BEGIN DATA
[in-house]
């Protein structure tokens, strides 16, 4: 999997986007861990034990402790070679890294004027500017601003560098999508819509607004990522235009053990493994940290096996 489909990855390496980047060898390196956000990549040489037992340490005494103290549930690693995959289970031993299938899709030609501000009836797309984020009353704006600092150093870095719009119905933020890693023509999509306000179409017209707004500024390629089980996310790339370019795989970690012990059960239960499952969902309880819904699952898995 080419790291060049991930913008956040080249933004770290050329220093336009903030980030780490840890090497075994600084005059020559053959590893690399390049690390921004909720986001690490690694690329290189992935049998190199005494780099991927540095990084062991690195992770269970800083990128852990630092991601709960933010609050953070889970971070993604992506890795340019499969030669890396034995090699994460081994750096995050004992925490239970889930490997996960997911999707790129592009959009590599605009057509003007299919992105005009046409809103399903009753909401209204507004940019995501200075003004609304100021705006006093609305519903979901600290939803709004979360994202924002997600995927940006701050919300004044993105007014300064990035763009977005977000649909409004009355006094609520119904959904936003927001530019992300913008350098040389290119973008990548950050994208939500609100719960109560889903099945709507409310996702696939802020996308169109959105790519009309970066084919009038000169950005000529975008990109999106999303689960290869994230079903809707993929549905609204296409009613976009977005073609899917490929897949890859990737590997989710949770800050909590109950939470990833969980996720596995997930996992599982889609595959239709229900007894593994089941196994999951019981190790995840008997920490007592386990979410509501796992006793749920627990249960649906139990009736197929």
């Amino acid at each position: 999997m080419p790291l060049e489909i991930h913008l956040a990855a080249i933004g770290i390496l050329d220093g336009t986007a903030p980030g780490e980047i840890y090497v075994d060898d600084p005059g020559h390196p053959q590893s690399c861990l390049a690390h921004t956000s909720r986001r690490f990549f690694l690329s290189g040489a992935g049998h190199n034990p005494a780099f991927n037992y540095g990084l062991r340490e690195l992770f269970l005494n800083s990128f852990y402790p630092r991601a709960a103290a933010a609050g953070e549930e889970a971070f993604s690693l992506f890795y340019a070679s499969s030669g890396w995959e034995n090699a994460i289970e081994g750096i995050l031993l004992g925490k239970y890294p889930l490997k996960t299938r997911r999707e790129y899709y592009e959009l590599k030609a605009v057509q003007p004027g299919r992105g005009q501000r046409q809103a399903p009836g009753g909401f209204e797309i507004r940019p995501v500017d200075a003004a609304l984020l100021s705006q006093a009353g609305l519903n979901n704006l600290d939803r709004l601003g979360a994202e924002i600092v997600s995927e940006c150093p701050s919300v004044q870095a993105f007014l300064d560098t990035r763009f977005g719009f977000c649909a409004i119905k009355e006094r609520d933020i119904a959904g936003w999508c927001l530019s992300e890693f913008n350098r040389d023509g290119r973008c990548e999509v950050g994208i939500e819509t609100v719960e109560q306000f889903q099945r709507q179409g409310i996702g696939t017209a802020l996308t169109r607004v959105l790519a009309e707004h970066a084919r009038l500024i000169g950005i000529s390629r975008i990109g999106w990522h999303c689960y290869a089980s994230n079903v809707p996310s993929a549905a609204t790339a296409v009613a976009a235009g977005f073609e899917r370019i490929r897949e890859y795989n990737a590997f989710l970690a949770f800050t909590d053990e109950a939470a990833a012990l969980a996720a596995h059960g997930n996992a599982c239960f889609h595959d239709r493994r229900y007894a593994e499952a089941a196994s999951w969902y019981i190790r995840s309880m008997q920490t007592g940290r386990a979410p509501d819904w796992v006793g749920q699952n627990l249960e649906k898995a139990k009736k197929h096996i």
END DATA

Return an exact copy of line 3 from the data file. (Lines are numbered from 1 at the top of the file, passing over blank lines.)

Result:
């Amino acid at each position: 999997m080419p790291l060049e489909i991930h913008l956040a990855a080249i933004g770290i390496l050329d220093g336009t986007a903030p980030g780490e980047i840890y090497v075994d060898d600084p005059g020559h390196p053959q590893s690399c861990l390049a690390h921004t956000s909720r986001r690490f990549f690694l690329s290189g040489a992935g049998h190199n034990p005494a780099f991927n037992y540095g990084l062991r340490e690195l992770f269970l005494n800083s990128f852990y402790p630092r991601a709960a103290a933010a609050g953070e549930e889970a971070f993604s690693l992506f890795y340019a070679s499969s030669g890396w995959e034995n090699a994460i289970e081994g750096i995050l031993l004992g925490k239970y890294p889930l490997k996960t299938r997911r999707e790129y899709y592009e959009l590599k030609a605009v057509q003007p004027g299919r992105g005009q501000r046409q809103a399903p009836g009753g909401f209204e797309i507004r940019p995501v500017d200075a003004a609304l984020l100021s705006q006093a009353g609305l519903n979901n704006l600290d939803r709004l601003g979360a994202e924002i600092v997600s995927e940006c150093p701050s919300v004044q870095a993105f007014l300064d560098t990035r763009f977005g719009f977000c649909a409004i119905k009355e006094r609520d933020i119904a959904g936003w999508c927001l530019s992300e890693f913008n350098r040389d023509g290119r973008c990548e999509v950050g994208i939500e819509t609100v719960e109560q306000f889903q099945r709507q179409g409310i996702g696939t017209a802020l996308t169109r607004v959105l790519a009309e707004h970066a084919r009038l500024i000169g950005i000529s390629r975008i990109g999106w990522h999303c689960y290869a089980s994230n079903v809707p996310s993929a549905a609204t790339a296409v009613a976009a235009g977005f073609e899917r370019i490929r897949e890859y795989n990737a590997f989710l970690a949770f800050t909590d053990e109950a939470a990833a012990l969980a996720a596995h059960g997930n996992a599982c239960f889609h595959d239709r493994r229900y007894a593994e499952a089941a196994s999951w969902y019981i190790r995840s309880m008997q920490t007592g940290r386990a979410p509501d819904w796992v006793g749920q699952n627990l249960e649906k898995a139990k009736k197929h096996i």